N. Korean Liquor to Be Sold in US

Korea Times
Jung Sung-ki

A North Korean-made distilled liquor of soju is expected to make a foray into the U.S. market as early as this month, the Hankook Ilbo, a sister paper of The Korea Times, reported Wednesday.

The report said the “Pyongyang Soju’’ made by a factory in the North Korean capital has been exported to the U.S. since early last month through the Korea PyongYang Trading U.S.A. owned by a Korean-American Park Il-woo, 59.

Park and his business partner visited the North last month for the shipment of about 64,800 bottles of soju in three containers, it said.

“If the customs procedures go as scheduled, the soju will be sold at U.S. stores, marketplaces and restaurants as early as late this month or early next month,’’ Park was quoted as saying.

“The North Korean government shows a positive response to this business in that its product is to be exported to the U.S., which has long been considered as a hostile country, through legal procedures,’’ he said. “I think this will serve as a good opportunity to improve the relations between the two countries in the future.’’

On April 9, North Korean leader Kim Jong-il held a ceremony for Park when the soju shipment took place at the port of Nampo on the west coast, the report said.

Park received approval for the import of the North Korean-made soju from the U.S. government last July, according to the report.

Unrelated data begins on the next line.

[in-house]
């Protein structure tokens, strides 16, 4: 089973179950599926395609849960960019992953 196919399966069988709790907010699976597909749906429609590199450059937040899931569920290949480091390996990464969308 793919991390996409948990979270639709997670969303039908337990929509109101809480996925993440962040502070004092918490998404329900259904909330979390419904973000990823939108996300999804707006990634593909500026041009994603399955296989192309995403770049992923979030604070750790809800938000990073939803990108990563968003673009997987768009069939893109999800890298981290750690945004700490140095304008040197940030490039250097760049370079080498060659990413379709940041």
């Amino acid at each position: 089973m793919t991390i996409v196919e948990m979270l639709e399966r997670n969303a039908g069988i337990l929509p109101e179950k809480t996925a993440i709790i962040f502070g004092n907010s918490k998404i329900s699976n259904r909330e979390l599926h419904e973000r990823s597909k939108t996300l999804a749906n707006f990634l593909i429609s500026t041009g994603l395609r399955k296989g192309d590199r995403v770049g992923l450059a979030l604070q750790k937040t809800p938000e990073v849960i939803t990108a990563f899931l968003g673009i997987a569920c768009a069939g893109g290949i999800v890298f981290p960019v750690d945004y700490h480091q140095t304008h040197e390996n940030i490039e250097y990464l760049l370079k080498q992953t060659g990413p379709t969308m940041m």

The North Korean liquor will be first sold in the eastern states including New York, New Jersey, Pennsylvania, Virginia and Maryland with the help of Tang’s Liquor Wholesale, a liquor agency, it said.

N.K. soju to debut in U.S.
Korea Herald
Lee Joo-Hee

Americans will soon be able to get a taste of North Korea, in the form of soju – a traditional Korean rice liquor – that will debut in the U.S. market this month.

Steve Park, a South Korean-American businessman, said 2,520 boxes of Pyongyang Soju with a lowered alcohol content of 23 percent left for the United States last month.

“The North Korean government is pretty hyped about having its products exported to the United States through formal customs process,” Park was quoted as saying by Hankook Ilbo, a South Korean news daily.

Park, who runs Korea Pyongyang Trading USA, has been devoting a lot of time trying to get U.S. approval to bring in the North Korean beverage.

“When calculating the customs process, I believe Pyongyang Soju will be able to go on sale in the eastern region of the United States at the end of this month or early next month,” Park said.

“It can be a positive sign for the trust level of the two countries that the United States approved the import of liquor that usually requires a strict customs process,” Park was quoted as saying.

Park has completed producing a poster and advertisements to promote sales of the soju.

Park immigrated to the United States in early 1980s and has been involved in businesses with North Korea for the past 10 years.

He most recently visited North Korea’s Nampo Port between April 4-12 to oversee the shipment of the products.

Pyongyang Soju is the representative soju of North Korea and is made with corn, rice and glutinous rice flour. It has been exported to Japan and China.

The total shipment of Pyongyang Soju to the United States includes some 60,000 bottles.

The items received permits from the United States Patent and Trademark Office and the Food and Drug Administration, the news reports said.

Addendum: From the KFA forum:

Korea Pyongyang Trading U.S.A. Inc.
98 Thayer Street, Apt. 1B
New York NY 10040-1108


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